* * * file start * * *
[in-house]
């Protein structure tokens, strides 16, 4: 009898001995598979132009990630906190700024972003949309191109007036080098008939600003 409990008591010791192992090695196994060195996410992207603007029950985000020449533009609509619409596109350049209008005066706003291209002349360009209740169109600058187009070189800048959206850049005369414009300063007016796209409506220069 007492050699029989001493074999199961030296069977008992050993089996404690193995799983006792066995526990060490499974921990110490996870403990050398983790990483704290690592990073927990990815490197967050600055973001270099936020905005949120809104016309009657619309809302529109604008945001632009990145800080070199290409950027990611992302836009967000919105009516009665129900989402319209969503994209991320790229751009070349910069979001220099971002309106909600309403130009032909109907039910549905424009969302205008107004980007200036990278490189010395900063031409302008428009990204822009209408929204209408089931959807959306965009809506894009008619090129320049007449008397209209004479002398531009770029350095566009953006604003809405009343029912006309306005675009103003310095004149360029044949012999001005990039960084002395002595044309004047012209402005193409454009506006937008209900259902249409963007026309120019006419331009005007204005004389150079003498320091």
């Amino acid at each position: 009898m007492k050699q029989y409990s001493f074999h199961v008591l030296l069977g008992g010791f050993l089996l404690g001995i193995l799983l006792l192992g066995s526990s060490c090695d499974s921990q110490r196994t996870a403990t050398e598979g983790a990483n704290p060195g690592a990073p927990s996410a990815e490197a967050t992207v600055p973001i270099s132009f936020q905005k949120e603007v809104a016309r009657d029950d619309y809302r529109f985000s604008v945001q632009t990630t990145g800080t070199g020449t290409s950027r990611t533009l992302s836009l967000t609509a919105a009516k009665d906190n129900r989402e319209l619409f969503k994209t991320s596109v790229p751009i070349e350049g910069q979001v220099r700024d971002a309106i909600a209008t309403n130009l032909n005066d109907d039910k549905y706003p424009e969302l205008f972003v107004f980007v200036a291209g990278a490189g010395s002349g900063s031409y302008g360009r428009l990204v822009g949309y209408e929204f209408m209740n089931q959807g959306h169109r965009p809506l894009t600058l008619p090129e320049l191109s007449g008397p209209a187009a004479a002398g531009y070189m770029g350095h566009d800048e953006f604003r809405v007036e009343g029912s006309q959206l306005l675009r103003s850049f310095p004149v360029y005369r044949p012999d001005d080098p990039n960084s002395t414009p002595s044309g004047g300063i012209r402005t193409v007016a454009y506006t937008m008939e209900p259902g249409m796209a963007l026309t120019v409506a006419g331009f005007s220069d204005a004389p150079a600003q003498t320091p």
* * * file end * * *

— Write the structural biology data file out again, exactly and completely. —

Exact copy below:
[in-house]
């Protein structure tokens, strides 16, 4: 009898001995598979132009990630906190700024972003949309191109007036080098008939600003 409990008591010791192992090695196994060195996410992207603007029950985000020449533009609509619409596109350049209008005066706003291209002349360009209740169109600058187009070189800048959206850049005369414009300063007016796209409506220069 007492050699029989001493074999199961030296069977008992050993089996404690193995799983006792066995526990060490499974921990110490996870403990050398983790990483704290690592990073927990990815490197967050600055973001270099936020905005949120809104016309009657619309809302529109604008945001632009990145800080070199290409950027990611992302836009967000919105009516009665129900989402319209969503994209991320790229751009070349910069979001220099971002309106909600309403130009032909109907039910549905424009969302205008107004980007200036990278490189010395900063031409302008428009990204822009209408929204209408089931959807959306965009809506894009008619090129320049007449008397209209004479002398531009770029350095566009953006604003809405009343029912006309306005675009103003310095004149360029044949012999001005990039960084002395002595044309004047012209402005193409454009506006937008209900259902249409963007026309120019006419331009005007204005004389150079003498320091």
């Amino acid at each position: 009898m007492k050699q029989y409990s001493f074999h199961v008591l030296l069977g008992g010791f050993l089996l404690g001995i193995l799983l006792l192992g066995s526990s060490c090695d499974s921990q110490r196994t996870a403990t050398e598979g983790a990483n704290p060195g690592a990073p927990s996410a990815e490197a967050t992207v600055p973001i270099s132009f936020q905005k949120e603007v809104a016309r009657d029950d619309y809302r529109f985000s604008v945001q632009t990630t990145g800080t070199g020449t290409s950027r990611t533009l992302s836009l967000t609509a919105a009516k009665d906190n129900r989402e319209l619409f969503k994209t991320s596109v790229p751009i070349e350049g910069q979001v220099r700024d971002a309106i909600a209008t309403n130009l032909n005066d109907d039910k549905y706003p424009e969302l205008f972003v107004f980007v200036a291209g990278a490189g010395s002349g900063s031409y302008g360009r428009l990204v822009g949309y209408e929204f209408m209740n089931q959807g959306h169109r965009p809506l894009t600058l008619p090129e320049l191109s007449g008397p209209a187009a004479a002398g531009y070189m770029g350095h566009d800048e953006f604003r809405v007036e009343g029912s006309q959206l306005l675009r103003s850049f310095p004149v360029y005369r044949p012999d001005d080098p990039n960084s002395t414009p002595s044309g004047g300063i012209r402005t193409v007016a454009y506006t937008m008939e209900p259902g249409m796209a963007l026309t120019v409506a006419g331009f005007s220069d204005a004389p150079a600003q003498t320091p």